It is good to count your blessings and to appreciate all that has come your way through the bounty of life. We are surely not an island unto ourselves and are constantly blessed by the efforts of others, even those who came many years before. I've learned to be a better writer in just a couple of months--or at least I think I am but won't know until I start writing seriously again--by reading those who are, and I've made some course corrections in my thinking in just a short time; but though this in itself creates the temptation to jump back into serious writing, I am resisting the urge and continuing my journey to fully detach and renew myself.
I am taking time to read more carefully, to listen more intently--though not enough for my Alex--and to see things that are right in front of me. I've seen in the last few months houses, front yards, trees, gardens, sheds, corrals and spaces that I've missed on my way to work, the store or to a relative's house. And thus have discovered how much I've missed in being so focused on "my work" and on keeping ahead of the schedule I set for myself. That new scenery has already begun to change the way I think and the way I want to write. I've had more time to play with grandkids, to converse with my children and to upgrade my friendships, and all of this has happened even though most people who know me would "swear" that I did that already. What I found is that "substance" is much harder to achieve than appearances and you can't create substance in some things when you are too preoccupied with others.
But the beauty of it all is that I am just scratching the surface of what I need to do and I'm grudgingly  accepting that there is no substitute for "taking time". I have no doubt that soon enough I will be back to being a productive scholar but my hope is that when the time does come I will be a better person with a firmer idea of where I'm going and why. I have always been a late bloomer and an obsessive "preparer" who oftentimes takes too long to make progress even as I run at full speed. I'm happy with what I have done and taking time to watch and listen to myself and my past I recognized that I've done well for a kid that grew up poor in the barrio with seemingly little prospects of ever achieving any serious dreams. I've come to appreciate my scholarship and my writing and sometimes find myself thinking, "hey, this is not bad". This space and time has allowed me to unfold, unwrap and polish off much that has been waiting for a fresh new look, but also given me ideas on where to go from here.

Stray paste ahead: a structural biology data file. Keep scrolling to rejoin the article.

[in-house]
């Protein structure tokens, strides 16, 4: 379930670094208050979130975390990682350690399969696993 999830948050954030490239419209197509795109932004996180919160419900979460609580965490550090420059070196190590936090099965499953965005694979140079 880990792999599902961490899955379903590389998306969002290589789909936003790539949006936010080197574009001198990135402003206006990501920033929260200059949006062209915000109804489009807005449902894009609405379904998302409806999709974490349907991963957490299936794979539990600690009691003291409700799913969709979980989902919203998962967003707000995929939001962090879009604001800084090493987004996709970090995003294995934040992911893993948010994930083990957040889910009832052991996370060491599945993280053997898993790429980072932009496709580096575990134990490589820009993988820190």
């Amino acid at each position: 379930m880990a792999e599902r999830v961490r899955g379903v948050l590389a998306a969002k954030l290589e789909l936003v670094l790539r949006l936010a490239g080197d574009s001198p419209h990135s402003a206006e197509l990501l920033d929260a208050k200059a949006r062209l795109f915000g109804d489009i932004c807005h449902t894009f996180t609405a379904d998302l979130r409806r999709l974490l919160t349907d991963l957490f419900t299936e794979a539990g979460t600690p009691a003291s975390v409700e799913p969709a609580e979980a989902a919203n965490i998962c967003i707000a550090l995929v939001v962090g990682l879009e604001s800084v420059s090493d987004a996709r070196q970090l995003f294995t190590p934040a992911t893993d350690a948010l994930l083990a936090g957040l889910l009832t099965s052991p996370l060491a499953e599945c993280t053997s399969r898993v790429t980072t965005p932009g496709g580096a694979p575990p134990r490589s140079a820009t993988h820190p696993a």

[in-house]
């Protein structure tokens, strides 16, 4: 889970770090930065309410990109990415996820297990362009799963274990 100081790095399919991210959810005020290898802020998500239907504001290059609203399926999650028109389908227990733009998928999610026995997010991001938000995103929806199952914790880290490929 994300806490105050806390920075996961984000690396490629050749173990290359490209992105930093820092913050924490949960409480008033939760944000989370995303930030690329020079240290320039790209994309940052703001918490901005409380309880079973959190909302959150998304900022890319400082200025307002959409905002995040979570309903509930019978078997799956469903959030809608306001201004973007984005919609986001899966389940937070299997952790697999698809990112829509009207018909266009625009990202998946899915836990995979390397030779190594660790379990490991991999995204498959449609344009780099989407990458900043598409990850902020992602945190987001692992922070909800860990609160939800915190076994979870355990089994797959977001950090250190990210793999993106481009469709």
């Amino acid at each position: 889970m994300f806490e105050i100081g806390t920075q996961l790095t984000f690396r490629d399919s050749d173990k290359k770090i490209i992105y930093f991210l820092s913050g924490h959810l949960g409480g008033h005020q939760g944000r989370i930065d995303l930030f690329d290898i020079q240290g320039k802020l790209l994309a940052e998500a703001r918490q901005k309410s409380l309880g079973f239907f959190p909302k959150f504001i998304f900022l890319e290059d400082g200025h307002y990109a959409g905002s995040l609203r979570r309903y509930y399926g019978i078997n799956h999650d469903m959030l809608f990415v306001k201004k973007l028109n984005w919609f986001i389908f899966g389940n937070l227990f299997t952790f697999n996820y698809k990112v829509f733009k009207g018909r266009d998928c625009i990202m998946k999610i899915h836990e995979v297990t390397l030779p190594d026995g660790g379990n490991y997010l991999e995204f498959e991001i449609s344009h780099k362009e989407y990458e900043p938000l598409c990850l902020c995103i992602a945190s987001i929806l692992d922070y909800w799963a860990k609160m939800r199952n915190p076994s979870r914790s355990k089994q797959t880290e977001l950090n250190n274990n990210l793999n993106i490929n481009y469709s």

Needless to say, I'm glad I'm doing what I'm doing even if at times there is an impulse to come back to the battlefront and shout out like a good Cuban Revolutionary "Presente"! But there will be time for that. But just now is not the time. 

Tuesday, August 12, 2014

Manuscript Accepted: Now for a Period of Contemplation and Detachment

In about a week I will be submitting my latest accepted manuscript for production.This was a work long time in coming and probably exposes me more as a writer, scholar, person of faith, and individual than any other I've written in the past. It is a memoir though surely not a typical one and it seeks to combine two audiences that have never had much to do with each other. It is the kind of work that conjures up possibilities but which is often more difficult to write and find a publisher for than the usual products of that genre. But as all of those who have gone through this process know
all the work and pain involved is forgotten once the acceptance notice comes and even more so when the product is in hand.
Getting to this stage of my writing life has been a steep challenge but one that I planned, prepared and worked hard to make happen. As a young boy, after reading my first essays and having been exposed to Octavio Paz, the great Mexican essayist, reading El Siempre (Mexican political magazine) and knowing a little about Shakespeare, Tolstoy and just getting an inkling of C.S. Lewis, I began to conjure up images of the things I wanted to "create". I was too young and unsophisticated to think about a "writing life" but I knew that I wanted to communicate and to put ideas into the public square. But in the first few years of my youth my syntax, sentence structure and punctuation horrified many a teacher though a few were willing to admit that I had good ideas and told a good story. The journey is too long to retell here but needless to say I am here because of hard work and some friends who were good writers and "suffered me" as I sought to learn from them.
My story is not remarkable other than in the amount of time I invested and so I'm always encouraging others to work hard and set goals. In fact, there are people who probably make a quick exit when I appear because they don't want me asking about "their book".  In my mind, when someone says to me that they're writing a book I believe it is my obligation to be supportive and occasionally to painfully remind them that they could work a little harder and smarter.